When my then-young family lived in England, we’d often take a Sunday afternoon summer walk, wending our way through the combined coastal and woodland landscapes of our Norfolk home. For strategic refueling purposes, we’d routinely fix on a circular path that started and ended at a pub, but along the way, my kids always had their eyes peeled for ripe bramble berries. The quest for these dark purple treats, which are the shape and consistency of raspberries, was just the ticket for keeping the whining to a minimum along winding 5-mile walks.

Unfortunately for my children’s ankles, brambles thrive in the same unruly, wild conditions as stinging nettles do. When hollow hairs (called trichomes) located on the leaves and stems of nettles meet human skin, they act like tiny hypodermic needles, injecting histamine and other chemicals into the flesh. The ensuing stinging sensation is unpleasant, but nothing more unless you’re allergic to these chemicals. Luckily, my kids were not, and their rashes were always soothed by my husband’s trick – passed down from his own parents – of rubbing the leaf of a nearby dock plant over the affected area.

I outlined this localized remedy to the attendant of the Whatley Farm stand at the Brunswick Farmers’ Market last week. As I did, I was using long-handled tongs to shovel the stinging nettles she and her colleagues had foraged from a wild patch near the Bowdoinham farm into a reusable cloth bag she also had for sale. Blanching them also deactivates the toxins so that you that you can then use them as you would any other hearty green.

In her book, “Dandelion & Quince: Exploring the Wide World of Unusual Vegetables, Fruits and Herbs,” Michelle McKenzie says to look for young nettle plants that have not flowered as older plants contain calcium oxalate that can feel sandy and gritty in the mouth. Here’s how to handle them, she says:

Always wear gloves when handling raw nettle; otherwise, you’ll feel the sting. Brianna Soukup/Staff Photographe

Wear gloves.

Separate the leaves from any woody stalks – the tender ones are okay to eat, compost the woody ones.


Wash them in a big basin of cold water.

Blanch them in boiling, well-salted water.

Drain them completely, as any water left in the greens will leach an unattractive blackish-green color into whatever you cook with them.

Nettles are packed with both minerals and chlorophyll. Blanched, they taste earthy, meaty and green. Balanced with some fat and brightened with acid, nettles are as indulgent as they are healthy, McKenzie says. She suggests chopping them finely and folding them into softened butter to top a steak or elevate grilled bread; tossing them with pasta, chiles, lemon, olive oil and shaved pecorino cheese; or spooning them into ramekins, then topping them with a freshly cracked egg, cream, salt and pepper, and baking them until the egg is set.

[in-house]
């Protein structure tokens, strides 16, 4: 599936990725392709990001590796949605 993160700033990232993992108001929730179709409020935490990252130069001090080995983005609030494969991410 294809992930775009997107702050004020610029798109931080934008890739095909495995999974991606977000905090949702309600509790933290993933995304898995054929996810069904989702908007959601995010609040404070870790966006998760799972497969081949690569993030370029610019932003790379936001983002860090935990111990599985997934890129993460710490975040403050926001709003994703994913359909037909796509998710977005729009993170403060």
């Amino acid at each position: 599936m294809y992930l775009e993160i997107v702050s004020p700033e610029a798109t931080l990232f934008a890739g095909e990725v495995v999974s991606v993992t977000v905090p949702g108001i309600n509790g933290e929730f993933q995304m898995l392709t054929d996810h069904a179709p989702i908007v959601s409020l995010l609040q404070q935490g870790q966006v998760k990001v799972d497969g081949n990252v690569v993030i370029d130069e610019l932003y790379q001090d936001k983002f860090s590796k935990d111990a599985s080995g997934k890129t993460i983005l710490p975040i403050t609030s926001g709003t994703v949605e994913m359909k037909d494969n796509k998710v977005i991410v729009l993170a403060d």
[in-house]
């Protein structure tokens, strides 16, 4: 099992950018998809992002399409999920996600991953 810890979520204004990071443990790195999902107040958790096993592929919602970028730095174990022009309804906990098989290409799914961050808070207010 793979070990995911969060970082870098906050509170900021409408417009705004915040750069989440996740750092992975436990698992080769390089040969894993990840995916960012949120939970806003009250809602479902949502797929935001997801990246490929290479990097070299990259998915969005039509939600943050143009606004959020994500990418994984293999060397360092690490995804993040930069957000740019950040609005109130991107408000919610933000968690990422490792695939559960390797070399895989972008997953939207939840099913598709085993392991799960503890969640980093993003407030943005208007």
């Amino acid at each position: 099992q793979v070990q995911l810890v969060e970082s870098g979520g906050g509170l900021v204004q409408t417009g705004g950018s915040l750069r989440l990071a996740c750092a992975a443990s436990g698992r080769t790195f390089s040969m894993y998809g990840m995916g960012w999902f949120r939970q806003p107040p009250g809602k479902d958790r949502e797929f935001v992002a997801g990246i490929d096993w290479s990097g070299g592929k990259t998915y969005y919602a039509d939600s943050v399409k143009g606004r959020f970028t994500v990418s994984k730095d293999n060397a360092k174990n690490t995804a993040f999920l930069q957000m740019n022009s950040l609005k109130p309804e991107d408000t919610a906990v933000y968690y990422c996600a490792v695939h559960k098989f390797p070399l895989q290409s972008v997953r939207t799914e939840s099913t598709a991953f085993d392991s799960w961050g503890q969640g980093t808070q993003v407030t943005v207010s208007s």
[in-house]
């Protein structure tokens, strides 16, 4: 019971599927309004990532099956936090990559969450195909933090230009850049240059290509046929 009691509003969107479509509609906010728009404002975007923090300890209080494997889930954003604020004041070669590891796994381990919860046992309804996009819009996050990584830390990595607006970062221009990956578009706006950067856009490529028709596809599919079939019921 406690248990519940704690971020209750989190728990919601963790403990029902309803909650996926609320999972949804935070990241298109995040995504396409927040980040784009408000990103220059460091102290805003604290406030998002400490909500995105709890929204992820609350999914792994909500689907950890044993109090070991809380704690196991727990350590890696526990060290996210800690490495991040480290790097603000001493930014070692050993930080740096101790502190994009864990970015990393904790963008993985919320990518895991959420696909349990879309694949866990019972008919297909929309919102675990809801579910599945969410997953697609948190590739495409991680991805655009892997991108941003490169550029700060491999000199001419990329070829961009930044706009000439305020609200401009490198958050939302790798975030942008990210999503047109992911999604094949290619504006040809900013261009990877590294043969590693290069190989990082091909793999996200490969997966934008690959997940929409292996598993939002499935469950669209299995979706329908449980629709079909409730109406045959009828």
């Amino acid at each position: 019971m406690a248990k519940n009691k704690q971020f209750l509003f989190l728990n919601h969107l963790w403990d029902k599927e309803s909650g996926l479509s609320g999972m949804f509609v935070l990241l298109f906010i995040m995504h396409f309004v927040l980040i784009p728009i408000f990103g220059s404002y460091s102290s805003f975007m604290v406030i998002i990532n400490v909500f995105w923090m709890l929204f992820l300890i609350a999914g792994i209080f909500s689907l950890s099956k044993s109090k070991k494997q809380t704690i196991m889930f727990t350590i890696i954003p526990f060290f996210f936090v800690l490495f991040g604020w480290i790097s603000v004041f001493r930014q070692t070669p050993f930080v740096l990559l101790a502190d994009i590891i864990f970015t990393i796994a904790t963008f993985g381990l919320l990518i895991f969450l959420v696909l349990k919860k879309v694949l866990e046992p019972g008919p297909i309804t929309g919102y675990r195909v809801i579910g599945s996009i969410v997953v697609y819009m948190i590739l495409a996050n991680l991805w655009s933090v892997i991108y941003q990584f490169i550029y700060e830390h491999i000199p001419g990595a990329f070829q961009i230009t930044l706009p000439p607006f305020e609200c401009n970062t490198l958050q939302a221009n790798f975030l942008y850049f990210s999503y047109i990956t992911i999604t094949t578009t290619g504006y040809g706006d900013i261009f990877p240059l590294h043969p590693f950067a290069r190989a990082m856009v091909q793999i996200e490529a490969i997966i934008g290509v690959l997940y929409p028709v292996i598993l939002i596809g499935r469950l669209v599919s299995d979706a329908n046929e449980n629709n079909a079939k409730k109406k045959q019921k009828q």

Susan Flynn, co-owner of the Biddeford-based Four Star Fresh and producer of locally sourced, handcrafted pasta, polenta, sauces and salsas, buys her nettles from Fresh Pickins Farm at the Kennebunk Farmers’ Market. Flynn buys loads of nettles this time of year probably the only time of year you can get them. She blanches them to set the color as she does with basil, purees them in a food processor, and freezes the puree so that all year round she can make nettle gnudi (light, Italian dumplings) and include them with kale, Swiss chard and spinach in her super greens ravioli. Flynn says a simple tomato sauce works best with both the nettle pastas she makes and sells at several locations around southern Maine.

“You’ve gone to all the trouble to make what is essentially a weed into a beautiful dish, let the flavor of the nettles shine through,” Flynn said.


CHRISTINE BURNS RUDALEVIGE is a food writer, recipe developer and tester and cooking teacher in Brunswick, and the author of “Green Plate Special,” a cookbook from Islandport based on these columns. She can be contacted at [email protected]


Goat cheese and nettle sandwich. It’s easy to tame the sting and eat this delicious weed. Brianna Soukup/Staff Photographer

Sautéed Nettle Sandwiches with Goat Cheese and Gremolata

This is an adaptation of a recipe I found in “Dandelion & Quince: Exploring the Wide World of Unusual Vegetables, Fruits and Herbs” by Michelle McKenzie. I’d never eaten a sautéed greens sandwich before, and now I can’t keep enough sautéed nettles in the fridge to satisfy my cravings.

Makes 2 sandwiches

4 tablespoons olive oil


2 cloves garlic, peeled and thinly sliced

1/4 to 1/2 teaspoon smoky red pepper flakes like Aleppo, Marash or Urfa Biber

1 packed cup blanched nettles


1/2 cup parsley leaves

1/4 teaspoon lemon zest


1/4 teaspoon orange zest

4 slices hearty bread

2 ounces goat cheese

Heat 3 tablespoons of the olive oil with the garlic and red pepper flakes in a large skillet over medium heat. Cook until the garlic slivers are very lightly golden. Add the blanched nettles and stir to combine. Cook for 2 minutes until the nettles are warmed through. Season with salt, transfer greens to a bowl.

Finely chop the parsley with the citrus zests and 1/4 teaspoon salt. Set aside.

Brush 1 side of each piece of bread with the remaining 1 tablespoon oil. Place the skillet over medium high heat, and add the bread, oiled side down. Cook until the bottoms are toasted. Transfer the bread to a cutting board. Spread half of the goat cheese on the non-toasted side of 2 of the slices. Divide the greens and gremolata between the 2 sandwiches. Top with the other 2 slices, toasted sides out, and serve immediately.






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